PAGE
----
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dir Denis Villeneuve
scr Taylor Sheridan
prd Basil Iwanyk, Thad Luckinbill, Trent Luckinbill, Edward McDonnell, Molly Smith
with Emily Blunt, Benicio Del Toro, Josh Brolin, Daniel Kaluuya, Victor Garber, Jon Bernthal, Maximiliano Hernandez, Kim Larrichio, Lora Martinez-Cunningham, Julio Cedillo, Bernardo P Saracino, Edgar Arreola
release US 18.Sep.15, UK 9.Oct.15
15/US Lionsgate 2h01
Pay attention: Kaluuya and Blunt
CANNES FILM FEST
|R E V I E W B Y R I C H C L I N E|
A riveting character study wrapped in a tense thriller, this film is sharply made at every level, from an insightful script and inventive direction to the deeply layered performances. It's also the kind of movie that grapples meaningfully with huge political and personal issues in a way that gets under the skin.
The leader of a Phoenix FBI team, Kate (Blunt) takes on precarious hostage situations with her partner Reggie (Kaluuya). When one case intersects with a drug cartel operation, offbeat agent Matt (Brolin) recruits Kate to his team, taking her on an odyssey into Mexico with shady operative Alejandro (Del Toro). As Kate wonders who these men actually work for, she struggles with the way this new role is bending her moral and legal principles. Meanwhile, across the border in Mexico, a local cop (Hernandez) is unaware how his dangerous decisions will affect his family.
Roger Deakins' cinematography sharply captures the dusty border towns, evoking thoughts of both the Wild West and the wars in Iraq and Afghanistan while also vividly depicting the realities of life for people in this tumultuous area. As Johann Johannsson's growling score further creates a sense of unease, director Villeneuve cleverly keeps the focus tightly on Kate's journey, as she bears witness to how cartel violence has created such a chaotic situation in both America and Mexico.
Blunt gives Kate a remarkably steely nerve: her face and body only rarely relax as the unpredictability of her situation keeps her on-edge. Watching her take all of this in, piecing together the puzzle while trying to maintain her inner compass is fascinating and deeply moving. Both Del Toro and Brolin are also excellent as men who continually push her until she snaps. Kaluuya offers a welcome softness as her smart sidekick, who just wants to help. And Bernthal is breathtaking as a flirty cowboy who catches Kate's eye.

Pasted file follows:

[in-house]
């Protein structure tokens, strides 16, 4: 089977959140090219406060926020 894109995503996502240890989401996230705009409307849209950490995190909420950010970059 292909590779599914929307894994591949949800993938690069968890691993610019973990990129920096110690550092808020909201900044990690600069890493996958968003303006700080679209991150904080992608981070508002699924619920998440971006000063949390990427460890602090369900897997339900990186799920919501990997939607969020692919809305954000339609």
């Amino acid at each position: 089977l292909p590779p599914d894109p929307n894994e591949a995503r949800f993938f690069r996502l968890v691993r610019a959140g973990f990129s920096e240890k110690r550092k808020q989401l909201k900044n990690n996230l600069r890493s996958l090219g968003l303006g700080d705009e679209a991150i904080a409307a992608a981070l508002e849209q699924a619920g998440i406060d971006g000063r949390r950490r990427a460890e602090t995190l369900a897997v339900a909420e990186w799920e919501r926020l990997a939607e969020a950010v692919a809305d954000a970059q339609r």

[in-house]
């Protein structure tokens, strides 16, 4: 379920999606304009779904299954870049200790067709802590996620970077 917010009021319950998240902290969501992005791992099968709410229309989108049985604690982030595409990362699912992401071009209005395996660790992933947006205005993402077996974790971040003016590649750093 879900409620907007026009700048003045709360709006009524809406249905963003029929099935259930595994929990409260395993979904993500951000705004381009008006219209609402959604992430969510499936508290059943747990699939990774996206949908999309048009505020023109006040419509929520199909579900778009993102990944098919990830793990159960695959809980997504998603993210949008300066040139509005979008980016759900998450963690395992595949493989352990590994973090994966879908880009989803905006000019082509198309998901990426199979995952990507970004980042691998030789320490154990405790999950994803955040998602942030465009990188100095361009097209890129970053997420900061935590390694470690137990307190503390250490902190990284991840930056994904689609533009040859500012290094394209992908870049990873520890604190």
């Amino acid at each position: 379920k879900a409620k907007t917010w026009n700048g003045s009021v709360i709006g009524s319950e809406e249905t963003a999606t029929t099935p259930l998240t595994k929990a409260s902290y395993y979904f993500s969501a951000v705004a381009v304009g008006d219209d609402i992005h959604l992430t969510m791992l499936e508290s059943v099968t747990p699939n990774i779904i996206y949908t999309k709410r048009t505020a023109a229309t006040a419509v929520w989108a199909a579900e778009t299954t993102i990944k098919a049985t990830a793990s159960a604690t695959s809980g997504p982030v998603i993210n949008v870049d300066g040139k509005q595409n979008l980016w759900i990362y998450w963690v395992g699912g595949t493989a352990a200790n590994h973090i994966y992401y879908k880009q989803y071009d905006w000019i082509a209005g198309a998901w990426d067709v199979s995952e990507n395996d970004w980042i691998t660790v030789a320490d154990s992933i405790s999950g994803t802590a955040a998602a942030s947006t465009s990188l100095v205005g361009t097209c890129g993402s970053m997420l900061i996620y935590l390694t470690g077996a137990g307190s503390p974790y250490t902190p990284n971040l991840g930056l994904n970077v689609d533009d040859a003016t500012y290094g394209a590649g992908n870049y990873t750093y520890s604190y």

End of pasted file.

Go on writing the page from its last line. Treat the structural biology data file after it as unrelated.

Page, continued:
Villeneuve holds the threads of this story in such expert control that it can't help but keep our hearts pounding right through the two-hour running time. Even the few moments of levity are punctuated by unexpected tension. And as the bigger picture comes into focus, the film quietly becomes an important depiction of how fighting terrorism has turned America into a bullying mob-style state that thinks it can do anything in the name of justice. Even if that means breaking international laws and killing innocent people along the way.
|R E A D E R R E V I E W S|
Ed C, Merseyside:
Superb film which kept me gripped from the opening scenes to the closing credits. The direction never skipped a beat either in the capable hands of Denis Villeneuve. Choice of music gave that malevolent feel to the film so that too was a perfect choice. One of the best this year. (5.Oct.15)|
Kallie Wilbourn, Las Vegas, New Mexico: Emily Blunt is excellent as the agent who never quite knows what is going on yet persists in pursuing law and order. Brolin and Del Toro keep her in the dark; they do know, and need her irreproachable devotion to law and order as a foil because they are involved in the much more complex process of dispensing justice, however covertly. All these actors commit to their roles and the result is a constant tension and dynamic of cross purposes. Add to that, the sinister Sonoran border landscape over which the camera hovers and the equally sinister musical score. The message for me: no one will win the 'drug war,' whose fallout can only be corruption, sadism and death. The frontier between the United States and Mexico is dangerously lawless as ever and that may never change as long as its entirely arbitrary border, and the games that border justifies, exist. (27.Jan.16)
© 2015 by Rich Cline, Shadows on the Wall|
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